Posts Tagged by Richard Carrier
|September 12, 2011||Posted by Anthony under Antony Flew, apologetics, atheism, Blog, General, Secular Humanism|
A Defense of the Integrity of Antony Flew’s “There is a God” From His Own Letters
Several years ago, word came out that Antony Flew had rejected his atheism. What he accepted was in doubt and in dispute. In a conversation with Dr. Gary Habermas, I was informed that Flew was very disappointed with the introduction to “God and Philosophy” which was to have addressed his views. Concerned that Flew might die before he had a chance to set the record straight, I asked for and received Flew’s mailing address. I contacted him, urging him to settle things. To my surprise, he replied…
|January 19, 2010||Posted by Anthony under apologetics, atheism, Blog, evolution, General, Global Warming, scientism, Secular Humanism|
Richard Dawkins, Richard Carrier, Dan Barker, Austin Cline. I add this to cap off the general lesson that I would like to draw here, as the four names I have listed here are prominent atheistic spokespersons: atheists are not the vanguards of reason that they would like us to believe they are; they make mistakes just like everyone else, and no one should think that they are above being too proud to admit it when they are. These examples I have given are minor in the grand scheme of things but I submit that they illustrate why no one should ever defer thinking to anyone else, regardless of how smart they insist they are, how many degrees they have, how high their IQ is, or even if they currently represent the consensus position on a topic, be it evolution, global warming, climate change, etc, etc, etc, etc.
The intellectual elite which I have called out in this post answer to a higher standard and I hope that this post will elicit some acknowledgment that their arguments are not always as rock solid as they suggest. I predict quite the opposite, so again: remember in your skepticism to be skeptical too of the skeptics.
|February 27, 2008||Posted by Anthony under Antony Flew, apologetics, atheism, Blog, General, Secular Humanism|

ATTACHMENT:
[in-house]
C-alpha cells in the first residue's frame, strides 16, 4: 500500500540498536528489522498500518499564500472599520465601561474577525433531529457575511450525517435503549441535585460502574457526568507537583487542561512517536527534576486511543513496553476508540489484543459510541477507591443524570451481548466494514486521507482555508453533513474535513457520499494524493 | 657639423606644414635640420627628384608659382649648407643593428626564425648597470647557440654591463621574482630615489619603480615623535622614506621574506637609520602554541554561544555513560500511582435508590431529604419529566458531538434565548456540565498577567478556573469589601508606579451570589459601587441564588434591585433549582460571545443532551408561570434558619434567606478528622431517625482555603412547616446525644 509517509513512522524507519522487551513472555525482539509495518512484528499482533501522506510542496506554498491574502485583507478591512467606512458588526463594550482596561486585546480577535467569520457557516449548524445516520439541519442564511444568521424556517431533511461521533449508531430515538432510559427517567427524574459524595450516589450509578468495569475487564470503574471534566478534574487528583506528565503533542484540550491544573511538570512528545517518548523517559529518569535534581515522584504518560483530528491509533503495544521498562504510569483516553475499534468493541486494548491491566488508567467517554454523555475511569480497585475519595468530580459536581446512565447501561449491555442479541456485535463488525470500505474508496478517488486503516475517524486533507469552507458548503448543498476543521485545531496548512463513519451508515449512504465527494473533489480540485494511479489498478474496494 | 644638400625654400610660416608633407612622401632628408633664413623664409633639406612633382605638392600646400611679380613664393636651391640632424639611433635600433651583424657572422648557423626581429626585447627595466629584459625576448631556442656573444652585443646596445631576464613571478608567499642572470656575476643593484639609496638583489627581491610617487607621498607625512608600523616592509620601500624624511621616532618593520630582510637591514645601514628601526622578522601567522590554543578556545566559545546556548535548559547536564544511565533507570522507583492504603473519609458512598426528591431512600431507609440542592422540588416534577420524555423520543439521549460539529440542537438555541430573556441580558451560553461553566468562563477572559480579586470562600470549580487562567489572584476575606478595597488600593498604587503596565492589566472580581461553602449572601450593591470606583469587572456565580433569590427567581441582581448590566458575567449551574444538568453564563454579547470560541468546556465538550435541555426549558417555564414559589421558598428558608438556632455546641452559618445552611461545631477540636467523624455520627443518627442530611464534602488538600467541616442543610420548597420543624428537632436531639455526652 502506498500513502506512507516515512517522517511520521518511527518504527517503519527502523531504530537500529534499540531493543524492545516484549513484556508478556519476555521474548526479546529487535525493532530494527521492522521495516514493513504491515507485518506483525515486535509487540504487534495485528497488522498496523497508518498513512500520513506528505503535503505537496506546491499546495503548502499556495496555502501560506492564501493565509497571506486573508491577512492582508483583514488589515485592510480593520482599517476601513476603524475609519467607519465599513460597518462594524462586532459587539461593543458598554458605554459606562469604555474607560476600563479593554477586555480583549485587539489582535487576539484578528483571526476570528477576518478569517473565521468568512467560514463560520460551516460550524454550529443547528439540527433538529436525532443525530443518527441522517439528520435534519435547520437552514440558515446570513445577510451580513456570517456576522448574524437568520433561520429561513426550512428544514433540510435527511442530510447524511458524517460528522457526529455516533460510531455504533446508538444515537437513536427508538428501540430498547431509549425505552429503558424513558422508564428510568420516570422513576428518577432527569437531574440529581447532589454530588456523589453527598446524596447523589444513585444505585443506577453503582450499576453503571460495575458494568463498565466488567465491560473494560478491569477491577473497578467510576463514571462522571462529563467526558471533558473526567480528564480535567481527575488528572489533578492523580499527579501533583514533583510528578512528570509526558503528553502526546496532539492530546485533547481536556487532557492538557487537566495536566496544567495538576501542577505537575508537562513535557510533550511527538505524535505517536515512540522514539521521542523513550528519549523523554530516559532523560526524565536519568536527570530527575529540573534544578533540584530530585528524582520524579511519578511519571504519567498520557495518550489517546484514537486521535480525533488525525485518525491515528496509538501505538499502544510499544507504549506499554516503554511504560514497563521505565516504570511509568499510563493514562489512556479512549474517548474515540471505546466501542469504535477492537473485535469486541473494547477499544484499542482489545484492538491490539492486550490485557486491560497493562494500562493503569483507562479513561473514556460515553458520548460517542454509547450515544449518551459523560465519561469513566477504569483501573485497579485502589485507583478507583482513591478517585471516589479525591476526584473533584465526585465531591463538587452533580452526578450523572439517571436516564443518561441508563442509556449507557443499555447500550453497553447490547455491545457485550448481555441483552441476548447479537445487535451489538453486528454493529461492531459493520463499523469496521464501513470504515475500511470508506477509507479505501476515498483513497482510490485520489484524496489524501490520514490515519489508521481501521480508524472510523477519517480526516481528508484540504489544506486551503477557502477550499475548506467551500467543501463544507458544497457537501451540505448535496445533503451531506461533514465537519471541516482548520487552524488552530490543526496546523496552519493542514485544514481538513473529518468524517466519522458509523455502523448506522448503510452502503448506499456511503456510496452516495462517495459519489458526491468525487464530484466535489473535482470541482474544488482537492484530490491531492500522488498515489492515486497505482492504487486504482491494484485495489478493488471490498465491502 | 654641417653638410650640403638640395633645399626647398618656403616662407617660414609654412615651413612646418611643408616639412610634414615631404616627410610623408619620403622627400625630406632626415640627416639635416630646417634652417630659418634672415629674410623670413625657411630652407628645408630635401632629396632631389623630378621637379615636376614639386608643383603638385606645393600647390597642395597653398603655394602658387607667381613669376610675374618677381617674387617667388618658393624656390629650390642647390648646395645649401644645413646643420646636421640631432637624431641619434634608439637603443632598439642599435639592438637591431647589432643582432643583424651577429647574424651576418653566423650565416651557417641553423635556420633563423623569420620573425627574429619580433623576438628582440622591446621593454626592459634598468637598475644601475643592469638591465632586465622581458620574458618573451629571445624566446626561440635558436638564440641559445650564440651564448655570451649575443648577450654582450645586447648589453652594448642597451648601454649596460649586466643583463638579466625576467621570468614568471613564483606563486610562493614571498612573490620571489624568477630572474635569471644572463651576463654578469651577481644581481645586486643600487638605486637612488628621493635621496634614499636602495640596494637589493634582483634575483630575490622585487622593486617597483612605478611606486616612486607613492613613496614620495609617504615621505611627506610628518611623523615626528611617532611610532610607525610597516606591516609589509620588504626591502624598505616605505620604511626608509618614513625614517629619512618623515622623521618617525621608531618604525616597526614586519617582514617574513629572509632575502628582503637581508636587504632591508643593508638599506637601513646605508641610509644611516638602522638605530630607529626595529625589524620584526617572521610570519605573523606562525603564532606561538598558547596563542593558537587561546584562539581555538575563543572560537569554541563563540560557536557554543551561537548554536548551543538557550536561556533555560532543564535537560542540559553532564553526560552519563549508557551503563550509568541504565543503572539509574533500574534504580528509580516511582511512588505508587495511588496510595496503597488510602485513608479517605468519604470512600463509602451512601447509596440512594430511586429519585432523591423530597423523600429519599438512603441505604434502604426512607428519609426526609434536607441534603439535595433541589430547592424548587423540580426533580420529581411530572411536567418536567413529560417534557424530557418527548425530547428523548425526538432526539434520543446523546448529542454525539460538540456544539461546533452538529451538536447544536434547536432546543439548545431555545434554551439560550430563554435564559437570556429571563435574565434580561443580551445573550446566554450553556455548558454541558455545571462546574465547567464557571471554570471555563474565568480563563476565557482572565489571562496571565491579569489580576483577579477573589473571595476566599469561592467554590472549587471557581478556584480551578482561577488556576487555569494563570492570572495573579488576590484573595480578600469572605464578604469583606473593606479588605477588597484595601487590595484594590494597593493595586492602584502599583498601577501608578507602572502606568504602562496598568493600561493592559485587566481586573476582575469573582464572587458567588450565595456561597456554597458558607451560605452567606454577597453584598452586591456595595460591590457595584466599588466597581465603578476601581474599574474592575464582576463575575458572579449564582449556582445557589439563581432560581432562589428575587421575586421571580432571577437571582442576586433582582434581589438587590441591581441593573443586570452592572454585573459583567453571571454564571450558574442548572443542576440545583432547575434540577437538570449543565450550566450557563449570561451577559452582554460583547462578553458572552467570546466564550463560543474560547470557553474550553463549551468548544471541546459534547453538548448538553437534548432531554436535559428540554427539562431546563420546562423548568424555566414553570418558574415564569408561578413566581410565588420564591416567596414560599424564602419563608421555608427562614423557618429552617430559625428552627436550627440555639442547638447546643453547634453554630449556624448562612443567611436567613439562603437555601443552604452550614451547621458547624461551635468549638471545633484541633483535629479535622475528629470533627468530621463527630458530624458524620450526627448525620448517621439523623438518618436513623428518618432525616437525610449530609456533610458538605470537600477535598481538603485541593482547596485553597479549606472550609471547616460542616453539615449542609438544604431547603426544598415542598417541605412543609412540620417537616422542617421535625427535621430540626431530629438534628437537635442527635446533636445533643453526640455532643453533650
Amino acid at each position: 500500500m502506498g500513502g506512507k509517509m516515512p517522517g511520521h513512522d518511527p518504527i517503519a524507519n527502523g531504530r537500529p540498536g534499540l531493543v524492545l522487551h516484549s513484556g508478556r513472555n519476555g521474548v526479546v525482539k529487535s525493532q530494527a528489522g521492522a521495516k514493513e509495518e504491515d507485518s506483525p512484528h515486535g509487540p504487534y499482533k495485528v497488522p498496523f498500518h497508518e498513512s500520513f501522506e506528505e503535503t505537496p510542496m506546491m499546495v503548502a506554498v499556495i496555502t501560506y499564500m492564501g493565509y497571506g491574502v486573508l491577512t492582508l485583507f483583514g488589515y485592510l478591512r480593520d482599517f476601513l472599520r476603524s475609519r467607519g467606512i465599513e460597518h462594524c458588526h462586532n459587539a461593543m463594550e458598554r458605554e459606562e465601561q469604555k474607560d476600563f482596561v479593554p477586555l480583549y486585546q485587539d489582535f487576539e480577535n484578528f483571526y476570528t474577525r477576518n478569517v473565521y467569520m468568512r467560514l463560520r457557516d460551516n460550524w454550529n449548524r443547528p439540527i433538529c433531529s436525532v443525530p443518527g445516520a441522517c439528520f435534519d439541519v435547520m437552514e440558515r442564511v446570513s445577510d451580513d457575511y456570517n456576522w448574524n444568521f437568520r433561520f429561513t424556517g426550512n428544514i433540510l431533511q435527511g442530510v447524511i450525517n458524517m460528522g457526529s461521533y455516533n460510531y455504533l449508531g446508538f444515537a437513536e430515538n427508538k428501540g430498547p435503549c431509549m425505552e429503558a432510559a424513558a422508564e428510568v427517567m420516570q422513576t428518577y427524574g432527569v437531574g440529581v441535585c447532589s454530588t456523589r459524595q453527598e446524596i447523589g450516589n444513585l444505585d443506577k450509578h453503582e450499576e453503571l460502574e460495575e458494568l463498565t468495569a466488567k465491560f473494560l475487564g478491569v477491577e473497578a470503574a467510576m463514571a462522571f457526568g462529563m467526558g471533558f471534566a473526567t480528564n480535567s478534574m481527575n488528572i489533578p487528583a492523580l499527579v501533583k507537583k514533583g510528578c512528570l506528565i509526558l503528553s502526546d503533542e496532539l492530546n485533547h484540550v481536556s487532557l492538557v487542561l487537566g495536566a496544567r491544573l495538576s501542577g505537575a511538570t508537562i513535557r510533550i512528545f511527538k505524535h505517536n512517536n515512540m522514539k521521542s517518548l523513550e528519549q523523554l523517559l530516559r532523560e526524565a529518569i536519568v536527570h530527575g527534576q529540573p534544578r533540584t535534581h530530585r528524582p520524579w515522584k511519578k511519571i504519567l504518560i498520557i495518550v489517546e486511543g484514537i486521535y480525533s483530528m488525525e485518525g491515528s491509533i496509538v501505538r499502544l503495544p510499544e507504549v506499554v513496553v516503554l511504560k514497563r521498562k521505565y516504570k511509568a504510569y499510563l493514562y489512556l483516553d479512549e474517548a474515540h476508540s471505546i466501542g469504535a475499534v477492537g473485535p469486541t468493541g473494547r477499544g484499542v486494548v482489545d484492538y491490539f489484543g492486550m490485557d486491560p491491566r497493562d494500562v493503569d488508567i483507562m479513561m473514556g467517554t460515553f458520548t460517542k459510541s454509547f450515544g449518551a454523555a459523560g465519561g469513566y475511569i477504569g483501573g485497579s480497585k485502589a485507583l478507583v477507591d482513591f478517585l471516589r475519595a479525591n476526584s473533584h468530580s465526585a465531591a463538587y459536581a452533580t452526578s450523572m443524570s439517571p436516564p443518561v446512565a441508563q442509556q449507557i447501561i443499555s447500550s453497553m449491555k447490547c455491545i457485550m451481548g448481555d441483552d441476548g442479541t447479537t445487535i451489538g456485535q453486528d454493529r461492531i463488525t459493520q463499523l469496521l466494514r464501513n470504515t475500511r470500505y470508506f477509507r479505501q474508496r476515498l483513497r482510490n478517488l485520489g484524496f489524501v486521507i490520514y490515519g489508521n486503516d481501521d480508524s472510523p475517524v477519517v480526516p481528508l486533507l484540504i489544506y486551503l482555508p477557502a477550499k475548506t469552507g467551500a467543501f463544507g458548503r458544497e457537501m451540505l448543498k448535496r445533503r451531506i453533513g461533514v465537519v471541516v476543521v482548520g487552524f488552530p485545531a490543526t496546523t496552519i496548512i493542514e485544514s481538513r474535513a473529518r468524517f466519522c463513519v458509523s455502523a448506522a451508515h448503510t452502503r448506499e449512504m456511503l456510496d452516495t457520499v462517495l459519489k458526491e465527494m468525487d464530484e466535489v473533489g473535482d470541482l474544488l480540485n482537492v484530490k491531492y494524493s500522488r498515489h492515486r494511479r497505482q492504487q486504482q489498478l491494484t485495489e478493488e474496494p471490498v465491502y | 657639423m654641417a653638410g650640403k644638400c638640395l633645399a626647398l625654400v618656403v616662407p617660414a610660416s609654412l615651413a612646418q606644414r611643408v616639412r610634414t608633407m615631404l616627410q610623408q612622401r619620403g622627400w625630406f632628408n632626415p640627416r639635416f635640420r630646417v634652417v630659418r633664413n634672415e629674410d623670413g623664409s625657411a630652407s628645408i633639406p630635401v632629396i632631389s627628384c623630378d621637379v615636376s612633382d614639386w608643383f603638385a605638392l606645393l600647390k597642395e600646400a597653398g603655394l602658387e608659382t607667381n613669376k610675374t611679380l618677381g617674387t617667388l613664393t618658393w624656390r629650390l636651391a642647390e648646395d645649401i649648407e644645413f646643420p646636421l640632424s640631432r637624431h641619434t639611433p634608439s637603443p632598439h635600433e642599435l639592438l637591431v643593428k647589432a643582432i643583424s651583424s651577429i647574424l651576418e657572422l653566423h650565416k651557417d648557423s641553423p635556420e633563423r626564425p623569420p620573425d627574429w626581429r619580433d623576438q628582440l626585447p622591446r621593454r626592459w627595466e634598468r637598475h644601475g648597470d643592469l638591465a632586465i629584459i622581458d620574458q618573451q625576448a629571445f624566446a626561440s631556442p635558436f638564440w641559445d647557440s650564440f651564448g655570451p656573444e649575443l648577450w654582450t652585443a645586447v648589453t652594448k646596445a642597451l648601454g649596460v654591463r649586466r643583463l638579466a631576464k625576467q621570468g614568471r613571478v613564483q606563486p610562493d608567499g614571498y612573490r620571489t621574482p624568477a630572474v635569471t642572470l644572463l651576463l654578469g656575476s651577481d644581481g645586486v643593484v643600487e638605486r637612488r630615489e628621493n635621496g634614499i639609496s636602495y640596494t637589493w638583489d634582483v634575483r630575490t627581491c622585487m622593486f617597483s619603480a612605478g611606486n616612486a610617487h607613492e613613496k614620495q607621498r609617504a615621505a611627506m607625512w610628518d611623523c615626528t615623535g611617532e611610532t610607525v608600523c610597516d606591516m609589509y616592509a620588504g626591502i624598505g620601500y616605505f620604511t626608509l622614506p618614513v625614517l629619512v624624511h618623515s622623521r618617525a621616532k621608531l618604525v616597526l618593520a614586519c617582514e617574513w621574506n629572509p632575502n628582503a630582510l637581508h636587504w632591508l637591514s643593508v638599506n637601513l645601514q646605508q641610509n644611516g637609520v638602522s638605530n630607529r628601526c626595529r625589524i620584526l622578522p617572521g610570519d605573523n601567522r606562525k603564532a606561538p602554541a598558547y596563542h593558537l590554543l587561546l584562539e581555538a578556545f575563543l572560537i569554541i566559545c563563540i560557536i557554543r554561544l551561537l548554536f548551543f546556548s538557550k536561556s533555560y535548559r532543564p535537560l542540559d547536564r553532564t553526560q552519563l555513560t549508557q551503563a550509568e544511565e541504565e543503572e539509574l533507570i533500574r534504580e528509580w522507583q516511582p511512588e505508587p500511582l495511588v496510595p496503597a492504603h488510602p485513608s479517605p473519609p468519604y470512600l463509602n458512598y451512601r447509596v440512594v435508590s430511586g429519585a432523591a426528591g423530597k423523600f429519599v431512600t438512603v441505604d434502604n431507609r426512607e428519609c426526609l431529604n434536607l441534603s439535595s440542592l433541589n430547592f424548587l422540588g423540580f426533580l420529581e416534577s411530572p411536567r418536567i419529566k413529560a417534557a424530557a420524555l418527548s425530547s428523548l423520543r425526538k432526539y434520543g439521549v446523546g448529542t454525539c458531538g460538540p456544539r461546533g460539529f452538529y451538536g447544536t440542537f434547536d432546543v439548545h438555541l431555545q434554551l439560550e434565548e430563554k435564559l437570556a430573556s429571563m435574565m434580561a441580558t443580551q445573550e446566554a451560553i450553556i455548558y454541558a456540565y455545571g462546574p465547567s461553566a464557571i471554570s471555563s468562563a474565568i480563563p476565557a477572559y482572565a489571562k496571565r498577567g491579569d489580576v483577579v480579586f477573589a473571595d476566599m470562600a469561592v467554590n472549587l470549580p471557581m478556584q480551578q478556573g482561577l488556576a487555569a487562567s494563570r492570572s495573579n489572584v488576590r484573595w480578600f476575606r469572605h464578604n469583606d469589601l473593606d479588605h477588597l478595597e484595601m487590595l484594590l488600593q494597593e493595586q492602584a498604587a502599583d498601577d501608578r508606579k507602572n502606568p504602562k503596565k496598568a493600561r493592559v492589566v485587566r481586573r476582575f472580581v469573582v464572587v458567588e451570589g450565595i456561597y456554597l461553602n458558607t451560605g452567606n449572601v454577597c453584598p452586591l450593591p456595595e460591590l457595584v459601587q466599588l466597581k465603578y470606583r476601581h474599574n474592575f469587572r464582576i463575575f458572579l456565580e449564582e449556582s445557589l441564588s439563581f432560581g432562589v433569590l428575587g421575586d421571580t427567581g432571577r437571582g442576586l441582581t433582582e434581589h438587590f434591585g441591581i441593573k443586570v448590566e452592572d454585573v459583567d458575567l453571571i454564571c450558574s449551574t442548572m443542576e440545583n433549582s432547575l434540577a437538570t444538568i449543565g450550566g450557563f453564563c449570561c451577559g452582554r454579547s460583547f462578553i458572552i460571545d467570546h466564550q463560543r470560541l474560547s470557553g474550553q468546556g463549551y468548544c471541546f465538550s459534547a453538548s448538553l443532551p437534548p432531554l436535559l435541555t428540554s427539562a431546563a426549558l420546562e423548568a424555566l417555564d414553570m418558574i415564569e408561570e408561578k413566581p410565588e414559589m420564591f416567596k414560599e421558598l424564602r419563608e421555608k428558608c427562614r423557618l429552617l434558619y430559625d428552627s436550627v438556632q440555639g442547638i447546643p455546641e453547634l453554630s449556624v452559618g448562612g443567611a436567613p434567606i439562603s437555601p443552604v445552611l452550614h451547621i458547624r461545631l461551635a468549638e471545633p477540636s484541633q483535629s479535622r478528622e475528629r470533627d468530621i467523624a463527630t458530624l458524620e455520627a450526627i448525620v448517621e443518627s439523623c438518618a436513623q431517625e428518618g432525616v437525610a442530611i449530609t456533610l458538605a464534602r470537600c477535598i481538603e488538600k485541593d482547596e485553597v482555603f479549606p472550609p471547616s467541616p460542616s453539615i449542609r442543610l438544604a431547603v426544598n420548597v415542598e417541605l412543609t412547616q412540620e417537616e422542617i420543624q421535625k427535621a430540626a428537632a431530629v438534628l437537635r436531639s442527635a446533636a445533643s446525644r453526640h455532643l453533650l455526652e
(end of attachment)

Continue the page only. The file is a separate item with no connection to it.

The letters I received from Flew that I discuss below have been released in an ebook. This ebook contains this essay as well as a few other remarks looking back on this tempest in a teapot. You may buy this ebook using the links on this page (Kindle, etc.) To my knowledge, Richard Carrier has […]
|October 12, 2007||Posted by Anthony under Antony Flew, Blog, General|
This has been the case for awhile, now, but atheists all over are not giving Flew his due. This site has a great list of taunts. He’s losing/lost his mind. He’s in it for the money. He’s afraid of death. Etc. If this is not ad hominem, I don’t know what is. If the challenge […]
|September 10, 2007||Posted by Anthony under Blog, General|
Now, there is no doubt that such claims are being made by (here unnamed-I wonder who they might be?) Internet bloggers, but Strobel presented this argument by pointing out that it was initiated by scholars themselves! Named are Tom Harpur, Timothy Freke, Peter Gandy, and Hugh J. Schonfield! Who exactly is ‘this leading scholar’s analysis’ a sharp rebuke to exactly? It looks to me like the context should suggest Strobel here call out other scholars, but instead he singles out “popular-level authors and Internet bloggers.” Granted, some of these authors were popular level, but these all have some credentials. But what Internet bloggers were referenced exactly? It wouldn’t be-Carrier and Lowder, would it?
Now, I have no great love for Richard Carrier or Jeffrey Jay Lowder. I’ve never found their arguments to be compelling, but having read some of their essays I can see why people find them persuasive. And I certainly don’t have a problem giving scholars their due weight. They’ve worked hard, and it is true, I don’t know Aramaic. I don’t have access in most cases to primary sources. I depend on them to bring me the data. It does not follow though, that I depend on them to interpret the data. No, my real concern here is that the attitude expressed in my quotes (and a handful of others) does two things: 1. It undercuts thoughtful and hard-working Christians striving on the Internet to further the cause of Christ and 2. It does not appreciate the fact that the democratization of the Internet is an asset for us, and even if we preferred that people defer to sober scholars (that we agree with) the fact is that people are going to turn first to sources on the Internet, and only later will they possibly consult some of these more scholarly works.